Airway Management

Article Author:
Usha Avva
Article Editor:
John Kiel
11/10/2018 1:41:20 PM
PubMed Link:
Airway Management


To be skillful at the airway management, the provider must know the important anatomical, physiological, and pathological features related to the airway as well as knowledge of the various tools and methods that have been developed for this purpose. They also should know the differences between the adult, pediatric, and neonatal airways and be well-versed on other difficult airways as these differences could impact on the safe and effective control of the airway.

The Four Principals of Airway Management in ACLS (Advanced Cardiovascular Life Support)

  1. Is the airway patent?
  2. Is the advanced airway indicated?
  3. Is the proper placement of airway devise confirmed?
  4. Is the tube secure and placement of the tube confirmed frequently?


The pediatric airway (Harless) is narrower at the subglottic area and is cephalad and more anteriorly when compared to the adult airway, which is narrower at the glottis. Children 12 years or younger have a smaller cricothyroid membrane, and their larynx is compliant, funnel-shaped and rostral in position. The larger occiput combined with a shorter neck makes laryngoscopy relatively more difficult by providing obstacles to the alignment of the oral, laryngeal, and tracheal axes. A folded towel is often required as a shoulder roll to achieve a neutral position of the neck and open up the airway. The location of the vallecula is vital for all healthcare workers who perform intubation. It is an important anatomical landmark during oral intubation of the trachea. In order to visualize the vallecula, the blade of the Macintosh laryngoscope is placed on to the vallecula and depressed to see the glottis. If the vallecula is not visualized during intubation, the risk of esophageal intubation is high. Place the ET tube after visualization of the glottis. The dimensions of the trachea are dependent on the age and sex of the child. Please see Table 1. There are different formulas to select the proper size of the endotracheal tube (ET).

  1. The Cole formula for uncuffed tubes: ID (internal diameter) in mm= (age in years)/4 + 4 (F)
  2. The Motoyama formula for cuffed ETTs in children aged 2 years or older: ID in mm = (age in years)/4 + 3.5 (EK)
  3. The Khine formula for cuffed ETTs in children younger than 2 years: ID in mm = (age in years)/4 + 3.0

For children aged 1 month to 6 years, ultrasound measurement of subglottic airway diameter better predicted appropriately sized ET than traditional formulas using age and height (Masayuki Shibasaki). Cuffed ET tubes are preferable to decrease the air leak, pressure necrosis in ventilated patients, as the incidence of laryngospasm is higher with uncuffed ET tubes. Glideslope is a recent adjuvant in airway management that helps in proper visualization of the airway.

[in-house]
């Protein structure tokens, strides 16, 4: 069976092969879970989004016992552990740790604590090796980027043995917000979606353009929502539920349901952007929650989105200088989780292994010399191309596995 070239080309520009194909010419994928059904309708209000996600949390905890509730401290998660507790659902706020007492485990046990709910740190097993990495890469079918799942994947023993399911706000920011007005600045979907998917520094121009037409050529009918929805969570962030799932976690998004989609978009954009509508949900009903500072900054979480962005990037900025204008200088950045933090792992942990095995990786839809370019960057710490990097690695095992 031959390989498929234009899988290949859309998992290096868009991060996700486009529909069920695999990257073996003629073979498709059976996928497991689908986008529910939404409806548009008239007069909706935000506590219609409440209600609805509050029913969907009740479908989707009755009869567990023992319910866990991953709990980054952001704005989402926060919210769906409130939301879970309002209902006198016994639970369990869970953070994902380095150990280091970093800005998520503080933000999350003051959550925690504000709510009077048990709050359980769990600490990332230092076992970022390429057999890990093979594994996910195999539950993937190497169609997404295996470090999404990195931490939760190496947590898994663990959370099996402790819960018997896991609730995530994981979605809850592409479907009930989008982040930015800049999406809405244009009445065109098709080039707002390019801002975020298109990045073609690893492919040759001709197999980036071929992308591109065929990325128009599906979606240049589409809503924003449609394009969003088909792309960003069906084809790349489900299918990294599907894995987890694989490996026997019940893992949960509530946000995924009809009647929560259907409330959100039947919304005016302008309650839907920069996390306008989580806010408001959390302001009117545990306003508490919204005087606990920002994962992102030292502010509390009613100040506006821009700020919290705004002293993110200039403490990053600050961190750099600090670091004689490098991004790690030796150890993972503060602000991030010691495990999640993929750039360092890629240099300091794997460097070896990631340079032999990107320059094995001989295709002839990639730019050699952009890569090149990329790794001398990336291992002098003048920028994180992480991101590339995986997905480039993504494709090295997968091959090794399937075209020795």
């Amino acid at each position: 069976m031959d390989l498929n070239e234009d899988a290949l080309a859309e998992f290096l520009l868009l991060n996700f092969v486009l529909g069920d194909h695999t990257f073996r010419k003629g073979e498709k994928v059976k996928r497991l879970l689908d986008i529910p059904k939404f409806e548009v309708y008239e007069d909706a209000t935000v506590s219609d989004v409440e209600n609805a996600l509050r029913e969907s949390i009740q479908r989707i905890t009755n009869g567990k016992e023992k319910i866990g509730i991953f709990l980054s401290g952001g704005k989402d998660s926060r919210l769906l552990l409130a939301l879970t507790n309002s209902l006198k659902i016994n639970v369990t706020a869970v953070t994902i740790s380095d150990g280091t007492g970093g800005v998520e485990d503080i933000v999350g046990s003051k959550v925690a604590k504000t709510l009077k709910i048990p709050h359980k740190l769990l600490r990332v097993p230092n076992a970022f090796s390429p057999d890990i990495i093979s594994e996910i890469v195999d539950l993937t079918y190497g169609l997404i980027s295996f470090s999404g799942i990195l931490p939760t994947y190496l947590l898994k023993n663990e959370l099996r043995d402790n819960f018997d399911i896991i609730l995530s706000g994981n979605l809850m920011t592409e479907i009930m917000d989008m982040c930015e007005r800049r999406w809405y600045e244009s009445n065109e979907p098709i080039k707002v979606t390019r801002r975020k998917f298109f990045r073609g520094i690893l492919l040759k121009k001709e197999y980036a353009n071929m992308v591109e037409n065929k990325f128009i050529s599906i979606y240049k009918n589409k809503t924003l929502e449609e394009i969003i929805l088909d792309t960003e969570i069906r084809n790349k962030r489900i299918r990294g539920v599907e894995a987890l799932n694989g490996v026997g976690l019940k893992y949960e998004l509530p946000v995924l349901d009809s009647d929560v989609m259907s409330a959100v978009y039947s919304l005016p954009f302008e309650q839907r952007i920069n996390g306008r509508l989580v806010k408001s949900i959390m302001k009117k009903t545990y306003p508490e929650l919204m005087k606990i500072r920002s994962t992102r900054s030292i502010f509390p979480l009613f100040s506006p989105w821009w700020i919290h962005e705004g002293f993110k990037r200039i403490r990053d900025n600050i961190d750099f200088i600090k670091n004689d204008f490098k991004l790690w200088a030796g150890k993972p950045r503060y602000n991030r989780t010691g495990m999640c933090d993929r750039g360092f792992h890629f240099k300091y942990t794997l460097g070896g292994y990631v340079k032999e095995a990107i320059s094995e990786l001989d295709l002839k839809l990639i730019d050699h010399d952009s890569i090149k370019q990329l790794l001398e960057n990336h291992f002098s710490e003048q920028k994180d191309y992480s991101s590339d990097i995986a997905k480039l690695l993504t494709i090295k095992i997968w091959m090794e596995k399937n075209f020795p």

Table 1: Tracheal Dimensions to the 20th Birthday: Males and Females Shown Separately at Age 14 and Older

(N. Thorne Gnscom)


Indications for intervening to secure the airway include respiratory failure, apnea, reduced level of consciousness (GCS less than or equal to 8), rapid change of mental status, airway injury or impending airway compromise, high risk for aspiration, or ‘trauma to the box', which includes all penetrating injuries to the abdomen or chest cavity.


The only absolute contraindication to surgical cricothyroidotomy is age, although the exact age at which a surgical cricothyrotomy can be safely performed is controversial and has not been well defined. Various sources list lower age limits ranging from 5 years to 12 years, and Pediatric Advanced Life Support (PALS) defines the pediatric airway as age 1-8 years. 


Airway Position and Clearance

Upper airway obstruction is often relieved by head tilt, chin lift, or jaw thrust. In infants and children, a simple suctioning of the airway will help with the clearance. The suction can be done using a bulb syringe or any other mechanical suction device. When using a bulb syringe to suction an infant, it is important to suction the mouth before the nose to avoid aspiration. The first step is to depress the bulb syringe and then place it in the mouth and nose. Infants are prone to vagal stimulation, and suctioning can lead to bradycardia.  Suction must not last for more than 10 seconds.

Adjuvants to Upper Airway Obstruction

Oropharyngeal airway: This cannot be used in patients with intact gag reflux or oral trauma. Different sizes are available.  The size is measured from the lip to the angle of the jaw. When appropriately measured and used it is very useful for patients with spontaneous respirations but needed help to keep their airway open.

Nasopharyngeal airway:  It has advantages over the oropharyngeal airway (OPA) as it can be used in patients with an intact gag reflex, trismus or oral trauma. The important factor in sizing a nasopharyngeal airway (NPA) is not the width of the tube but rather the length of the subject. The average adult male needs a size 7 port and average female needs a size 6 port. A tall male requires size 8, and a tall female requires size 7.